BY MARCUS MCCANN – A 4:30pm cocktail appearance by Toronto police chief Bill Blair quickly became a heated standoff on June 29.

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Organizers kept gay and trans people out of the 519 Community Centre auditorium for more than two hours — and periodically ejected people from inside. For the first hour, those who were forbidden from entry stayed outside.

Pride Toronto executive director Tracey Sandilands came out to speak to the crowds, which spilled onto the street. She reminded protesters that the event was organized by Toronto Police — not Pride Toronto — and said that they were dealing with capacity issues.

She was heckled by people on the street. Later, organizers said that Pride Toronto was complicit in the “pinkwashing” of Toronto Police.

519 executive director Maura Lawless also spoke briefly, saying that she hoped to host a discussion between queers and cops soon.

One protester shouted, “But we’re here now!”

Bill Blair arrived in a dark SUV around 5:30 to chants of “Shame! Shame! Shame!” Police officers forcibly parted the crowd to make way for Blair to enter through the front door, where the protesters were. Two other doors stood empty and unlocked.

After Blair went in, queers occupied the lobby. They chanted and shouted to disrupt the ceremony happening on the second floor.

“No justice. No peace. No homophobic police,” became a popular chant, as did, “No photo ops with the fucking cops.”
 
The mood of the auditorium was strained. Those who were allowed in the auditorium -- and allowed to stay -- included city councillor Kyle Rae, lawyer Douglas Elliott, Egale Canada’s Helen Kennedy and former Proud FM staffer Deb Pearce. Attendance inside the auditorium peeked at 75, while a meeting in the same space drew 400 earlier in the month.

Xtra shot video of the protests after videographer Brent Creelman was ejected from the auditorium

 

BY MATT MILLS  - Meanwhile, as about 75 participants gathered inside, police moved to eject one person who called “Shame!” as the first speaker stepped to the mic. Police and 519 staff also asked some media to leave the room. Some stayed, some went. I stayed.

Word spread that a crowd, gathering on the sidewalk, was being denied entry to the building. Some chose to leave the reception to join the crowd outside. There were about 20 police officers in attendance altogether. The 519’s Matthew Cutler told me that as far as he was concerned, the building was open for regular programs, that only the auditorium was invite-only because it had been rented to police. The south door of the building was open for those accessing other programs. 

There were many familiar faces in the room. Among them were city councillor Kyle Rae, Pride Toronto co-chair Genevieve D’Iorio, city council candidate Ken Chan, lawyer Douglas Elliott, Egale executive director and Pride Toronto board member Helen Kennedy, city council candidate Enza Anderson, Pride Toronto executive director Tracey Sandilands, several 519 staffers and board members, a few media and several more community members. There was also a group of police officers from Montenegro. They clustered togther in the centre of the room looking at times a little bewildered and bored.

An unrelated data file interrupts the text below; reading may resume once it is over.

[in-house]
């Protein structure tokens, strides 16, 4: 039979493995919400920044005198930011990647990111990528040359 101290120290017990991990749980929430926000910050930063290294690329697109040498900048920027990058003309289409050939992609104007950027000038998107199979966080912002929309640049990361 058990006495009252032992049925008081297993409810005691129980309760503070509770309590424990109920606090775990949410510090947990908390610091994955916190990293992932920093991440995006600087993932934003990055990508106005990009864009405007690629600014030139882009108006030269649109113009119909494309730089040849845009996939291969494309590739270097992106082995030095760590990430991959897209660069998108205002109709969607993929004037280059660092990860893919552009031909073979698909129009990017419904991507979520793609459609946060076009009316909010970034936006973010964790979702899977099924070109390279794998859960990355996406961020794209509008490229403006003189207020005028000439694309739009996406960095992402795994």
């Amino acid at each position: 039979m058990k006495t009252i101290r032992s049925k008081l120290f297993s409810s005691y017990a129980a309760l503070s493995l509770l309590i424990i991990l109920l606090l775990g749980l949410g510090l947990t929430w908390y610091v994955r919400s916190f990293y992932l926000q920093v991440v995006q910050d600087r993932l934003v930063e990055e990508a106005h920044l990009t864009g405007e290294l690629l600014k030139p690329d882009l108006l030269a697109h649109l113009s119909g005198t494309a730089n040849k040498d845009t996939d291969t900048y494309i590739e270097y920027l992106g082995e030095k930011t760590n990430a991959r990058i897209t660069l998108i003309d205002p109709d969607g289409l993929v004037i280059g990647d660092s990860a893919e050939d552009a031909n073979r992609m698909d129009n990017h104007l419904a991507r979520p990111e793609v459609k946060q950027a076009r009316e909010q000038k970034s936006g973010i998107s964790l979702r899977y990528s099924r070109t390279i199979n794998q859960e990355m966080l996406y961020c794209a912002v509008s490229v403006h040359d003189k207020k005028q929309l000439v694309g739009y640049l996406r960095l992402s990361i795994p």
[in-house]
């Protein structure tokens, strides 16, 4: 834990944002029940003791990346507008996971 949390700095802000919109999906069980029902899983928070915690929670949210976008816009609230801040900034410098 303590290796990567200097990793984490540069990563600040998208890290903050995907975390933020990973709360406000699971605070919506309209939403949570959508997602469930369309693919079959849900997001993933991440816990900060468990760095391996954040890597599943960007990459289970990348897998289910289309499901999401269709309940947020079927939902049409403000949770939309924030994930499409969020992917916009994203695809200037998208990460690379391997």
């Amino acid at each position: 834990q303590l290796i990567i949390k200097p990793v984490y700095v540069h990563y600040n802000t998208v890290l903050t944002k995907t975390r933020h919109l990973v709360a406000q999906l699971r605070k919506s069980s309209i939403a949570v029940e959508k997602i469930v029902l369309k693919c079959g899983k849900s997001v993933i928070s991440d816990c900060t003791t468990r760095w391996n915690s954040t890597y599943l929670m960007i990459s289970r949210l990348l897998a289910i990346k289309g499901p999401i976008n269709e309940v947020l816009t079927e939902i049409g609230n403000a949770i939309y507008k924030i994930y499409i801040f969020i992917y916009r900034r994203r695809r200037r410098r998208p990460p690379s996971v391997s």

Blair arrived at the front door and pushed through the jeering crowd. He turned briefly and tipped his hat as he entered. The first to greet him was The 519’s Helen Rykens. Rykens told Blair that police needed to let people into the building. “I disagree,” said Blair before he turned away and was escorted up the stairs to the auditorium. 

He worked the room briefly as Rae and Elliott made speeches. As Blair was introduced and took position at the mic, one person in the crowd surged forward to challenge him about the conduct of Toronto Police over the past weekend. “My friends were arrested for no reason,” she called. Blair stood silently at the podium as she was gently escorted from the room by 519 staffers. It was a courageous, gut-wrenching moment.

As Blair took to the mic, one person stepped forward to challenge him.  

Blair said to the room, “So how was your weekend?"

Filmmaker Malcolm Ingram replied, “I was detained."

"Well my weekend was better than yours I guess, my friend,” said Blair to nervous laughter. 

He delivered a canned speech extolling the great relationship the Toronto Police has with Toronto’s gay and lesbian communities.

Meanwhile, 519 staff had convinced police to let people standing on the sidewalk into the lobby of The 519. People chanted as the reception resumed. There were a couple of musical numbers.... backed by a chorus of chants heard easily from the lobby of the building. It was surreal. 

By this time, most had already left the auditorium. At about 6:30 pm, the scheduled end of the event, Blair left the way he came in. Police stood between him and the crowd in the lobby as he left. As soon as he was gone, the crowd dispersed, leaving not so much as a piece of garbage.

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